King County could require life vests on rivers
June 4, 2011
NEW — 6 a.m. June 4, 2011
King County Executive Dow Constantine, backed by public and health officials and organizations, has called for a summerlong requirement for life vests on major rivers in unincorporated areas.
The tumultuous winter flood season changed river channels and reoriented logs, creating a challenge for boaters and swimmers. The snowpack in some Cascade river basins is about 200 percent of normal. The substantial snowpack could mean higher-than-normal river flows well into the summer recreational season.
“This proposal will help save lives,” Constantine said in a statement. “River flows are unusually swift and cold this year due to a heavy mountain snowpack that is melting into King County rivers. Rivers are inherently dangerous places to play, but this year is bringing additional risks. The wearing of life jackets is as essential for swimmers and boaters as helmets for cyclists and seat belts for drivers.”
If the County Council approves the measure Monday, the proposed ordinance is due to last through the summer recreation season until Oct. 31.
Councilman Larry Phillips sponsored the measure.
“The public needs to be aware that our rivers are even more dangerous than usual this summer,” he said in a statement. “Requiring swimmers, floaters and boaters to wear life vests is a practical action that allows people to get out and enjoy our beautiful rivers without undue safety risks.”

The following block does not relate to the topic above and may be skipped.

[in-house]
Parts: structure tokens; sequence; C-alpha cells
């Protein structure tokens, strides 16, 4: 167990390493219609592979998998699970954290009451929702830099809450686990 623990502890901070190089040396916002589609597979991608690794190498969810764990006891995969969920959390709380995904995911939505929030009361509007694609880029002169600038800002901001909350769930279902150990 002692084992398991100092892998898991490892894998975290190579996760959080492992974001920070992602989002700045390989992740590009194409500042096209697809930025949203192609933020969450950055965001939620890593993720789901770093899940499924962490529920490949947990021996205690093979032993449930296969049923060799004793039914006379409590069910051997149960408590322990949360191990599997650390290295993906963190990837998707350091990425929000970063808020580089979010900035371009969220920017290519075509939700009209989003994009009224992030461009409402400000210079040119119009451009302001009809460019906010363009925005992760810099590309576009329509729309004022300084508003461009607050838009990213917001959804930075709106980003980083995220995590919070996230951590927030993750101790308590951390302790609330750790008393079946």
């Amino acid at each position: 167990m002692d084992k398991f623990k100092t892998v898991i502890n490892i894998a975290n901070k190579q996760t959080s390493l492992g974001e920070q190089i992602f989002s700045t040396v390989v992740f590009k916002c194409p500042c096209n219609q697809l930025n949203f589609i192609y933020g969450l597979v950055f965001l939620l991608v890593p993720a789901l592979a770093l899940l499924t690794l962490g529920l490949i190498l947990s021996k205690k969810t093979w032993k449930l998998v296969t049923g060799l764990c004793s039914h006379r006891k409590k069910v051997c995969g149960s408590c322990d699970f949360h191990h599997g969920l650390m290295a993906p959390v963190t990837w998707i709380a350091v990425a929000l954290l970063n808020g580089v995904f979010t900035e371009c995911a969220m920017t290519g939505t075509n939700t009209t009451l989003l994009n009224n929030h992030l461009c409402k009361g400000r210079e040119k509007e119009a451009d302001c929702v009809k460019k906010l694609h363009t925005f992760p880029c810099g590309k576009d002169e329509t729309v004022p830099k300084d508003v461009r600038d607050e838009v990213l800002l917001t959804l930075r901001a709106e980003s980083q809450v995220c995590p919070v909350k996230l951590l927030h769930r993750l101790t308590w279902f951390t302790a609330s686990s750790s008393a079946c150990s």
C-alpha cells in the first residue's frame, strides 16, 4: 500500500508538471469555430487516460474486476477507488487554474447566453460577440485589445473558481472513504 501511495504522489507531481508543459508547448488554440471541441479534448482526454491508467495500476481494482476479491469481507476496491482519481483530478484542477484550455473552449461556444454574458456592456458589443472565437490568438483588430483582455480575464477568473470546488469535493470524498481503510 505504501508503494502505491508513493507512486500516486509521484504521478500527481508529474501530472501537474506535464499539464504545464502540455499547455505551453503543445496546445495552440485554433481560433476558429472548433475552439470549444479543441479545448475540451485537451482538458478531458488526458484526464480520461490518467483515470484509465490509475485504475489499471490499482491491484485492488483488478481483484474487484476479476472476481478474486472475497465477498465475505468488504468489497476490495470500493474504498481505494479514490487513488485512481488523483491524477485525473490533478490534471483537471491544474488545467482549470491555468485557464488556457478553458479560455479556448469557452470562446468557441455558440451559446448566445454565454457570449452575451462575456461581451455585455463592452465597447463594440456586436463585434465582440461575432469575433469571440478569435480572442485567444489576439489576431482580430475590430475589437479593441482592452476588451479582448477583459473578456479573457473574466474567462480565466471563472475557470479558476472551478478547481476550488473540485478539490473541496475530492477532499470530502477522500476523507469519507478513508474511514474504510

The proposal calls for the King County Sheriff’s Office to enforce wearing a U.S. Coast Guard-approved personal flotation device on portions of the Raging, Snoqualmie, Tolt, Cedar, Green, Skyhomish and White rivers in unincorporated areas. For first-time violators, the penalty is a warning, but subsequent violators could face fines of up to $86.
“We support this proposal,” Sheriff Sue Rahr said in a statement. “The vast majority of river accidents to which our Marine Unit responds could have been prevented if recreationalists had simply worn a PFD, had been sober, or had a better understanding of the dangerous nature of rivers.”
The proposed ordinance calls for the county to post signs at primary access points to major rivers, and to join regional organizations focused on drowning prevent to promote life vest use.
The most recent drowning in the Issaquah area occurred in June 2010 at Lake Sammamish State Park in unincorporated King County.